Rent Abatement Was Unreasonable Penalty on Owner

July 29, 2015
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It's natural for a tenant to want every protection it can get in its lease for commercial space. But be aware that you can actually negotiate too hard for remedies in the event that your ability to operate is compromised. That's what recently happened to a clothing store retailer in a case where the penalty against the center's owner was deemed to be unreasonable.

There, the shopping center owner sued the tenant, challenging the enforceability of lease provisions conditioning the tenant's obligation to open a store and pay rent on a specific retailer operating a store in the center on the commencement date of the lease. The opening cotenancy condition was not satisfied. The tenant took possession of the space, never opened for business, never paid rent, and terminated the lease after the 12-month cure period expired.

The owner claimed that the tenant was obligated to pay rent for the full 10-year term of the lease because the provisions authorizing rent abatement and termination were unconscionable or, alternatively, an unreasonable penalty and thus unenforceable. The trial court agreed. A jury awarded the owner $672,100 for unpaid rent and approximately $3.1 million in other damages caused by the termination.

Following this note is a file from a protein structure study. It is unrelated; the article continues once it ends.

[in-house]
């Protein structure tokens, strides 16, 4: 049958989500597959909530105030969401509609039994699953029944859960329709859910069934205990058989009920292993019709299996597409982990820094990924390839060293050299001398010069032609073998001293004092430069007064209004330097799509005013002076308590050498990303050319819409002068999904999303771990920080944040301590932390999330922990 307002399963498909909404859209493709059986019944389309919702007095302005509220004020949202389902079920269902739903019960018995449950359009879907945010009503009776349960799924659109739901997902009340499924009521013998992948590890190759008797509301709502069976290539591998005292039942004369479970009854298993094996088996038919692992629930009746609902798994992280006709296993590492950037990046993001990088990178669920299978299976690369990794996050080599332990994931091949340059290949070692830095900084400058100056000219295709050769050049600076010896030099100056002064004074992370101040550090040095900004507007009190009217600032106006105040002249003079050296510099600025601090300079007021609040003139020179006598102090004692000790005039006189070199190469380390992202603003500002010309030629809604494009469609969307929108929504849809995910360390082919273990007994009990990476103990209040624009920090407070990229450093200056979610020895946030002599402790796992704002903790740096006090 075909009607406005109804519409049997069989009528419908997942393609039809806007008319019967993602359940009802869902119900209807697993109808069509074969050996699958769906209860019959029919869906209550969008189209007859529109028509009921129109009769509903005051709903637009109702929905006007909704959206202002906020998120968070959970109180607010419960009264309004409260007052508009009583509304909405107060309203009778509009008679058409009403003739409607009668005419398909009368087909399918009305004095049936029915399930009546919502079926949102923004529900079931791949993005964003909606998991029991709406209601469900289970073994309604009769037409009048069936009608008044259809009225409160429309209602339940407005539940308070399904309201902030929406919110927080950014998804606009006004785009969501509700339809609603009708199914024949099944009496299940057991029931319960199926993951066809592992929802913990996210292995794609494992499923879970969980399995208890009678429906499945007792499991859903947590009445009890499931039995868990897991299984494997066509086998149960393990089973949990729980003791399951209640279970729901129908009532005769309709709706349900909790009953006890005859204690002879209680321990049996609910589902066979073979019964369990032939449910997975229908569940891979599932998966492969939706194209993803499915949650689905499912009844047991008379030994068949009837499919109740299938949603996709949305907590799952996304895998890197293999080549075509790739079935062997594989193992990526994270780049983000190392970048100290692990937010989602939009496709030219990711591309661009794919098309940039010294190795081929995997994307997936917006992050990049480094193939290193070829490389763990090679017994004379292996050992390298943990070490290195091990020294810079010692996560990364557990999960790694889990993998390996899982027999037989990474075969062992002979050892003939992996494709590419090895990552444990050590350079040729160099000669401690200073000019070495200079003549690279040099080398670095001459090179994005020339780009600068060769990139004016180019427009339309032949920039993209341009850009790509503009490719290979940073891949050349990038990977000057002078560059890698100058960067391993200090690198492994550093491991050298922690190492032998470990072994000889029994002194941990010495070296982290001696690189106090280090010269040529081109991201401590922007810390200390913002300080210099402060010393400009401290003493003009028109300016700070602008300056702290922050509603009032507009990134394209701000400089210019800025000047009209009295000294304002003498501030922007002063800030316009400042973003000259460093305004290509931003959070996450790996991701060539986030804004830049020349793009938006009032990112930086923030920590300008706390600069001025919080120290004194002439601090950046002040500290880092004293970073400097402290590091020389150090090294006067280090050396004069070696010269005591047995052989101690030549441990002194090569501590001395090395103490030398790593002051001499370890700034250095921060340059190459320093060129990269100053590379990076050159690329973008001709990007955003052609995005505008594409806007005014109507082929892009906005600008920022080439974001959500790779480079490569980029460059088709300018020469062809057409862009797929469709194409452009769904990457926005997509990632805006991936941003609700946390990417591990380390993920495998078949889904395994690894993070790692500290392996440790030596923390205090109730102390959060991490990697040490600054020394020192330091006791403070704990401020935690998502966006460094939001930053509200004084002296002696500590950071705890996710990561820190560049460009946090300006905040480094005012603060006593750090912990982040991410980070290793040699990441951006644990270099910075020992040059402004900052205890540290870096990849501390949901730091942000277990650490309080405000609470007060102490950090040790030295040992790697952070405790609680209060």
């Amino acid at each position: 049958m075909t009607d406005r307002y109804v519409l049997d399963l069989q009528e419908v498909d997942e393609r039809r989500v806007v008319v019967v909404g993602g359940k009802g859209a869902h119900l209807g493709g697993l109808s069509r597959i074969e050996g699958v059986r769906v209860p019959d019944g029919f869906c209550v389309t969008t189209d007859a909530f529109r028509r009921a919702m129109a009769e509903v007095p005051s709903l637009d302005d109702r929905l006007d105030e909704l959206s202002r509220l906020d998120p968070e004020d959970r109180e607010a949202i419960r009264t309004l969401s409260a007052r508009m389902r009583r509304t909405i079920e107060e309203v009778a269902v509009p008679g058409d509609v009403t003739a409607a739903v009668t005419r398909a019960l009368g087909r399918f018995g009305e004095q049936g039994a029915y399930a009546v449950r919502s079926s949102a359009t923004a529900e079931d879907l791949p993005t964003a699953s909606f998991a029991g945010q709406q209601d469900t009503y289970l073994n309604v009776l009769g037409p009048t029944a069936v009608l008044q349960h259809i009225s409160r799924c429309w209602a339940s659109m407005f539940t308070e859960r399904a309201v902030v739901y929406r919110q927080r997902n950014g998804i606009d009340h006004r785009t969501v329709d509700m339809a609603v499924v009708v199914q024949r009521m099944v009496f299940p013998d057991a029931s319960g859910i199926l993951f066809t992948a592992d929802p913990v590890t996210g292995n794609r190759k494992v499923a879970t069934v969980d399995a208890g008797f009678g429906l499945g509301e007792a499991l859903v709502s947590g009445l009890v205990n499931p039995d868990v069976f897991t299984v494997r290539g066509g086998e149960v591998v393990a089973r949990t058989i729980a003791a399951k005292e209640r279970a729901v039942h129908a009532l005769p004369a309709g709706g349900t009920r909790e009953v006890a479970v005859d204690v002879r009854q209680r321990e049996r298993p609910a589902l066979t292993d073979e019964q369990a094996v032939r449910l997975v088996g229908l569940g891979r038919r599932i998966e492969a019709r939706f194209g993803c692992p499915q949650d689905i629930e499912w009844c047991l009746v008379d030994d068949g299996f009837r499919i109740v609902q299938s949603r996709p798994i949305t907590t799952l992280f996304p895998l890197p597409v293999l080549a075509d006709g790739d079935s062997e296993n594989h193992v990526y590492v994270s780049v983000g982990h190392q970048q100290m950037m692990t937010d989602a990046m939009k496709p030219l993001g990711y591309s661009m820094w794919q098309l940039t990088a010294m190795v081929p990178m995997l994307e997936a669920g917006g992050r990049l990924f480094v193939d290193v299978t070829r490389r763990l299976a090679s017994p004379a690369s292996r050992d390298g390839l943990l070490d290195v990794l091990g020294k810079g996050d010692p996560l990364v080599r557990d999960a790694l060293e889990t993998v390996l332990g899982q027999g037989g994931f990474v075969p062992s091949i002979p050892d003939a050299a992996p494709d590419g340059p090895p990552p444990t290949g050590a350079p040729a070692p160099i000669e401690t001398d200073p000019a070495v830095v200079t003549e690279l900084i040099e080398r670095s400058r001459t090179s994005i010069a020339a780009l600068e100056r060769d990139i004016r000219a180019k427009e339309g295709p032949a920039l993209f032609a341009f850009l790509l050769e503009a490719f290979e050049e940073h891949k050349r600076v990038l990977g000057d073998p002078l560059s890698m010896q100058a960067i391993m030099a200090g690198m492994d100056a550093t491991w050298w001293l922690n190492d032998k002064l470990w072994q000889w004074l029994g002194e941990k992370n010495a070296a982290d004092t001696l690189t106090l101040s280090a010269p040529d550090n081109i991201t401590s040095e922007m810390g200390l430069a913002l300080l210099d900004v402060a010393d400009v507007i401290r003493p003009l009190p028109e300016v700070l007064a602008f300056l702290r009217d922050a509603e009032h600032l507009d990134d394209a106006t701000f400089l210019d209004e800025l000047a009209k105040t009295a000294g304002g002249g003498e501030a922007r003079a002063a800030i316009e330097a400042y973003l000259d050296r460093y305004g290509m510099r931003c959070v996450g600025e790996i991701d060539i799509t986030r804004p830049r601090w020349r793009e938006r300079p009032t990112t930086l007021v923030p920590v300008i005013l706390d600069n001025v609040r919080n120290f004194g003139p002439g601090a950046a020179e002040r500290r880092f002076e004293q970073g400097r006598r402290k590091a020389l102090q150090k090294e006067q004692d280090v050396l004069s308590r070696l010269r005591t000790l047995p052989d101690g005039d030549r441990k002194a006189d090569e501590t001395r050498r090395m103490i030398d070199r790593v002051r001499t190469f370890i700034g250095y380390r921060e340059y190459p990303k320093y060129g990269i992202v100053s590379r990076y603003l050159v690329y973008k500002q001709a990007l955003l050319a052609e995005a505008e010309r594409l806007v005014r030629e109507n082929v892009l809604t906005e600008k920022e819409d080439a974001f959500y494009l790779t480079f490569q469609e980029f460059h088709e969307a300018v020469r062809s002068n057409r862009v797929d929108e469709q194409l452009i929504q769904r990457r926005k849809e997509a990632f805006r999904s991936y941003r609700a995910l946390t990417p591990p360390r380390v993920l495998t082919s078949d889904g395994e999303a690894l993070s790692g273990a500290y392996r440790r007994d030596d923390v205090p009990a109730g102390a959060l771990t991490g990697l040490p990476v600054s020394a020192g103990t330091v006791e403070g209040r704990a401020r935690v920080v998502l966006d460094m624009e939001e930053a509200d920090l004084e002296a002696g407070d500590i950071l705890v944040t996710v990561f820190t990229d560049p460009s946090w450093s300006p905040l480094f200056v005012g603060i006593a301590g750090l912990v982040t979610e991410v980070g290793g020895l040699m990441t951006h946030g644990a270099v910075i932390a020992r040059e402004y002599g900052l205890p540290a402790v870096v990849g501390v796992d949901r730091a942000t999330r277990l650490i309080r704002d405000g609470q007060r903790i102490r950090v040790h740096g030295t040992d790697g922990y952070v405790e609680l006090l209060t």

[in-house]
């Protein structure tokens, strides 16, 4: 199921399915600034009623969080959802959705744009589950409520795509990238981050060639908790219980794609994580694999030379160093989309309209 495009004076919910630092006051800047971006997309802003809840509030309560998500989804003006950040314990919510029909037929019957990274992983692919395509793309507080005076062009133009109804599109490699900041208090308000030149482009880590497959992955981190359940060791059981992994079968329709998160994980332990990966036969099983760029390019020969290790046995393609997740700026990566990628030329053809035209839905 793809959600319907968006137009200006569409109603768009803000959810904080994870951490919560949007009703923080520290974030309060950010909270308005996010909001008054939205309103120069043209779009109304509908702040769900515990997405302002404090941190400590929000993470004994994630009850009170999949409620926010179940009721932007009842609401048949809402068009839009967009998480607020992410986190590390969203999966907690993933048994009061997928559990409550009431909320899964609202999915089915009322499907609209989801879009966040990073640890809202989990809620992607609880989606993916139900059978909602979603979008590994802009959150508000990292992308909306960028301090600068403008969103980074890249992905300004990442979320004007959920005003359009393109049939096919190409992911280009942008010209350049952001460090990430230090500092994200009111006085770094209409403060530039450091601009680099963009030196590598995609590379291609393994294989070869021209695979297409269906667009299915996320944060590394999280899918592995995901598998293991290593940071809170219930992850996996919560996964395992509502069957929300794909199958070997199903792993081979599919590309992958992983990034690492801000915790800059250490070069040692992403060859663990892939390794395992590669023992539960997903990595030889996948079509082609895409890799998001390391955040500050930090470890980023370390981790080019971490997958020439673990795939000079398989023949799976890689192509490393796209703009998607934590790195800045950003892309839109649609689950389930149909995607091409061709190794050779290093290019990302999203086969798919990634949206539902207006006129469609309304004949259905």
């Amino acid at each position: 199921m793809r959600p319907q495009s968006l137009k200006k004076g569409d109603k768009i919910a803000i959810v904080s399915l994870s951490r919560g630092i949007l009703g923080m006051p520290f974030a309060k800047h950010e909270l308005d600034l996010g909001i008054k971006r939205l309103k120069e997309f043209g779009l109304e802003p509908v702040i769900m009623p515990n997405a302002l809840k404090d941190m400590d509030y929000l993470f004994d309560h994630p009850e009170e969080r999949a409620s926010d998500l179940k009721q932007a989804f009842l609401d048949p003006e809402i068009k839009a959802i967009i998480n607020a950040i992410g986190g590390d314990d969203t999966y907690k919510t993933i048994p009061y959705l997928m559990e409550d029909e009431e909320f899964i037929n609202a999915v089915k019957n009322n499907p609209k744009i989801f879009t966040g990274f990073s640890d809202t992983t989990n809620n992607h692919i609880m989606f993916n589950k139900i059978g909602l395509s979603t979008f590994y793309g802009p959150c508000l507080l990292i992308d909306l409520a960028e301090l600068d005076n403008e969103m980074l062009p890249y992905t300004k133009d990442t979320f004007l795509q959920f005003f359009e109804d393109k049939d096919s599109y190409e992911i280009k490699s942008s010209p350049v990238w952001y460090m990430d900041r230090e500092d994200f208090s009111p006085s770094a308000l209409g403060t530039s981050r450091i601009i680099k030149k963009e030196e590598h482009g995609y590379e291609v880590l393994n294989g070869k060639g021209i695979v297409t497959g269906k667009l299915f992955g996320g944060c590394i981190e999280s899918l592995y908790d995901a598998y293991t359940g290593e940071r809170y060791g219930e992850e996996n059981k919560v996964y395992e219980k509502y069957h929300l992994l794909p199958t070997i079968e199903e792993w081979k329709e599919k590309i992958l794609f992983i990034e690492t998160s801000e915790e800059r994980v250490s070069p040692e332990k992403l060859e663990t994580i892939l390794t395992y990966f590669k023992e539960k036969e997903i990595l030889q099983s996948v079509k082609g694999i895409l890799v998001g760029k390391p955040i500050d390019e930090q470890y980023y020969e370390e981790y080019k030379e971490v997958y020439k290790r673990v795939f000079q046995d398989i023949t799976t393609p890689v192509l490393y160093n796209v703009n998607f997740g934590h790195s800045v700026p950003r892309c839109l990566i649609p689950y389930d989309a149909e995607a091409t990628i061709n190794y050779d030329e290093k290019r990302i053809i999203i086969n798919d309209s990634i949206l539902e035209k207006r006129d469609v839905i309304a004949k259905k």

The tenant appealed, contending that the cotenancy provisions in the lease were not procedurally and substantively unconscionable and were not an unreasonable penalty. Ultimately, a California appeals court modified the decision to award damages for unpaid rent; it upheld the rest of the decision as modified.

The appeals court concluded that there was no unconscionability because the parties were sophisticated and experienced in commercial lease negotiation. However, it also stated that as a general rule, a contractual provision is an unenforceable penalty under California law if the value of the property forfeited under the provision "bears no reasonable relationship to the range of harm anticipated to be caused if the provision is not satisfied.”

Here, the trial court's determination that the rent abatement provision constituted an unreasonable penalty was supported by its findings that: (1) the tenant did not anticipate it would suffer any damages from the retailer not being open on the lease's commencement date; and (2) the value of rent forfeited under the provision was approximately $39,500 per month. There was no reasonable relationship between $0 of anticipated harm and the forfeiture of $39,500 in rent per month, and therefore, the rent abatement provision was an unenforceable penalty, the appeals court determined [Grand Prospect Partners, L.P. v. Ross Dress for Less, Inc., January 2015].